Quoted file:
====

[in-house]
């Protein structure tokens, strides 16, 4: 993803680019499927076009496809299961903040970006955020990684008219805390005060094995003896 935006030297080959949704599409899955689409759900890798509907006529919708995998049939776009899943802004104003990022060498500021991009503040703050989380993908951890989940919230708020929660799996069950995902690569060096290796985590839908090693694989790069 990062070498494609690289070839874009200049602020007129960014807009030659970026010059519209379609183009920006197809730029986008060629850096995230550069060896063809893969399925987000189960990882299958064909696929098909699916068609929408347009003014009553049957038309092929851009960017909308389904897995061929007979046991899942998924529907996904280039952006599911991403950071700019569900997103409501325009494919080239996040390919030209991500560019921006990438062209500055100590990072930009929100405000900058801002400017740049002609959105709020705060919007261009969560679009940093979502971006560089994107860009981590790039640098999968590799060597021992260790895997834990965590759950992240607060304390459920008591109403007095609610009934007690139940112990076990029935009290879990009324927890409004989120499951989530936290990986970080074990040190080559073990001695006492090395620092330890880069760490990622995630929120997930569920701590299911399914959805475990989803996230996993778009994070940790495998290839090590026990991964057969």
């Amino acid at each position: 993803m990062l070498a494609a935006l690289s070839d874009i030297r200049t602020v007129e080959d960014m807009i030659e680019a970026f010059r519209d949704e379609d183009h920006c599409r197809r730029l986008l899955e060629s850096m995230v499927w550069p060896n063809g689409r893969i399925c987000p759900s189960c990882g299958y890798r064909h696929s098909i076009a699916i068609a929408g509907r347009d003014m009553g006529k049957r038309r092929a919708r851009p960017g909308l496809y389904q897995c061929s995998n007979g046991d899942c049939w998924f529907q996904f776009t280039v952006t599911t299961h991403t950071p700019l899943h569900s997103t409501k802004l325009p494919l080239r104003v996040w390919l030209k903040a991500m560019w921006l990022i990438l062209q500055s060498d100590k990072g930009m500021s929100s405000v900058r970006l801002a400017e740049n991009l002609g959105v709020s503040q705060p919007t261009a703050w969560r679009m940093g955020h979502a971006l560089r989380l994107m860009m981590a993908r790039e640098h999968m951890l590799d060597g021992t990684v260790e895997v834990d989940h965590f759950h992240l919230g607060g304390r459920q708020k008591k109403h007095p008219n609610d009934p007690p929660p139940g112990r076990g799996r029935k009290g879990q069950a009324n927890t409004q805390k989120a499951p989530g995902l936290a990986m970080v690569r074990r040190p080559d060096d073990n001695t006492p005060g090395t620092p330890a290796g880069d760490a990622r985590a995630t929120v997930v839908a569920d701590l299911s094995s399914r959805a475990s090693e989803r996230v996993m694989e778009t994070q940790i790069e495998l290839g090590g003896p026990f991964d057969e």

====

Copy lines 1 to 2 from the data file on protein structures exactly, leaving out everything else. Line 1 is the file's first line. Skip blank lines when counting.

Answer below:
[in-house]
């Protein structure tokens, strides 16, 4: 993803680019499927076009496809299961903040970006955020990684008219805390005060094995003896 935006030297080959949704599409899955689409759900890798509907006529919708995998049939776009899943802004104003990022060498500021991009503040703050989380993908951890989940919230708020929660799996069950995902690569060096290796985590839908090693694989790069 990062070498494609690289070839874009200049602020007129960014807009030659970026010059519209379609183009920006197809730029986008060629850096995230550069060896063809893969399925987000189960990882299958064909696929098909699916068609929408347009003014009553049957038309092929851009960017909308389904897995061929007979046991899942998924529907996904280039952006599911991403950071700019569900997103409501325009494919080239996040390919030209991500560019921006990438062209500055100590990072930009929100405000900058801002400017740049002609959105709020705060919007261009969560679009940093979502971006560089994107860009981590790039640098999968590799060597021992260790895997834990965590759950992240607060304390459920008591109403007095609610009934007690139940112990076990029935009290879990009324927890409004989120499951989530936290990986970080074990040190080559073990001695006492090395620092330890880069760490990622995630929120997930569920701590299911399914959805475990989803996230996993778009994070940790495998290839090590026990991964057969």